Lab testing of most hormones is used to establish a baseline, monitor treatment and ensure safety. Not all hormones being replaced need laboratory testing.An example of one such hormone is melatonin, which is produced by the pineal gland and helps to regulate sleep. Lab testing will not tell us if you will tolerate a particular hormone or combination of hormones. Lab testing does not predict if a hormone will have a beneficial effect on symptoms or illnesses, how much to use, the duration of treatment or how effective a hormone will be in preventing future illness, i.e. preventative effects. Thus, hormone prescriptions are adjusted based partly on lab testing but patient symptoms and well-being are generally the best guide. Tests may provide qualitative data to help determine whether unresolved symptoms are a result of excess or insufficient supplemental hormones.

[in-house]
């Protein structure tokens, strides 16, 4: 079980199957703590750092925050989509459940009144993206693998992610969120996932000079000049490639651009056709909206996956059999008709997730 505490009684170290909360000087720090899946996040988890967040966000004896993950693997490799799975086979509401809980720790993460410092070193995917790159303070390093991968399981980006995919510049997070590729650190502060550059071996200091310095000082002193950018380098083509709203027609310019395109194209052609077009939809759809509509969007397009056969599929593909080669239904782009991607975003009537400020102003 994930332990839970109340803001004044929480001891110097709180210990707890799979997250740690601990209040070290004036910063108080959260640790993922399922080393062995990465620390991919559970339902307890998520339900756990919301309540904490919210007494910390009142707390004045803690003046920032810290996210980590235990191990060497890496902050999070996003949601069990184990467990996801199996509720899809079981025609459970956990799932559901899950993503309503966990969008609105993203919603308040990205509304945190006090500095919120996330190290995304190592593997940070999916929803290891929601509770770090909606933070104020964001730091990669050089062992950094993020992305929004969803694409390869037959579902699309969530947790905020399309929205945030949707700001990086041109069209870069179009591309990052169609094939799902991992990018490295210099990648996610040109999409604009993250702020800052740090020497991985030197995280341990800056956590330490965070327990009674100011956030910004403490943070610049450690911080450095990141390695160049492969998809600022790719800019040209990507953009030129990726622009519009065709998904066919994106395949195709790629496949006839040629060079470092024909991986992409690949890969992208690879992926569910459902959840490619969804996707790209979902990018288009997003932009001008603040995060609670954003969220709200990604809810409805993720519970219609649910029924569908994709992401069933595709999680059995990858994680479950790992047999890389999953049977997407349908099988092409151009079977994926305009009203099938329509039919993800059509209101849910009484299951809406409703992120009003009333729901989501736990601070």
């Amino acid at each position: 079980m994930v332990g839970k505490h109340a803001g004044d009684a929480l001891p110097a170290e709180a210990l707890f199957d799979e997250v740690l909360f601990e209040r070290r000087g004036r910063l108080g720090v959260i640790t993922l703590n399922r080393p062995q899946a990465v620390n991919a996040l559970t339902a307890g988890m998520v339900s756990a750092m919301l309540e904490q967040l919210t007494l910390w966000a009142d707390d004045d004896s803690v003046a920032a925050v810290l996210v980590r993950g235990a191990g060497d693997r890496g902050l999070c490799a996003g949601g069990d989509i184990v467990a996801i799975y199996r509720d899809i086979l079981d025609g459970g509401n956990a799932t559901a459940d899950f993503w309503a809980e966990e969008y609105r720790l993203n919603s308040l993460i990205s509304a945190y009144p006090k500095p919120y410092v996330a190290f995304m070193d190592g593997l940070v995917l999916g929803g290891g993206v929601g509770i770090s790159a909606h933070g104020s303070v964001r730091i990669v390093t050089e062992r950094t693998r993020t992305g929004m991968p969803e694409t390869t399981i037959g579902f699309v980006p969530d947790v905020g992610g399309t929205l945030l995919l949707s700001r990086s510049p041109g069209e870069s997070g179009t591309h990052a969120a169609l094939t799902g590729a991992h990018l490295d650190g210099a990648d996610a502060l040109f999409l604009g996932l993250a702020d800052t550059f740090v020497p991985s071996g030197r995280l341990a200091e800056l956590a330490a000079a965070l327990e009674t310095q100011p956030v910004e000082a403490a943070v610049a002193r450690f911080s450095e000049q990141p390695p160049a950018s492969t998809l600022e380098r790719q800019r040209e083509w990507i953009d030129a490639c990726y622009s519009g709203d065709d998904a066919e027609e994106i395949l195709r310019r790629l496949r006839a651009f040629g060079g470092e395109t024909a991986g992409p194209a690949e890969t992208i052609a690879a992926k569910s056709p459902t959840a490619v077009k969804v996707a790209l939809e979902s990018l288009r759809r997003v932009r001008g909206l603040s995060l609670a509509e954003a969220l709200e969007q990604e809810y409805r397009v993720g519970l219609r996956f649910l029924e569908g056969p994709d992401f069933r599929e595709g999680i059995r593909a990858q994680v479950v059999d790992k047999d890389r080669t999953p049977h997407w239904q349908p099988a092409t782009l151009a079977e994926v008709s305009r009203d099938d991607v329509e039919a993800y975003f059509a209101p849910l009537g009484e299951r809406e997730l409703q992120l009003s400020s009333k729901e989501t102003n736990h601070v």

Many people are not hormone deficient, as their lab tests are in the normal range for their age, but may still benefit from replacement. In this case, hormone levels are ‘insufficient’ relative to a younger or healthier person or relative to the lab values associated with the lowest risk of future illness. By optimizing to levels that are found in the healthiest people, i.e. the use of physiologic doses, normal age related decline and thus the consequences of hormone decline are prevented. This optimization of levels is what is meant by balancing hormones. Blood testing is preferred due to its availability and accuracy. Although a 24 hour urine collection is the ‘gold standard’ for the steroid hormones, it is usually unnecessary for effective prescribing. Saliva is the least accurate method of testing, except for measuring adrenal cortisol levels, where it is very useful.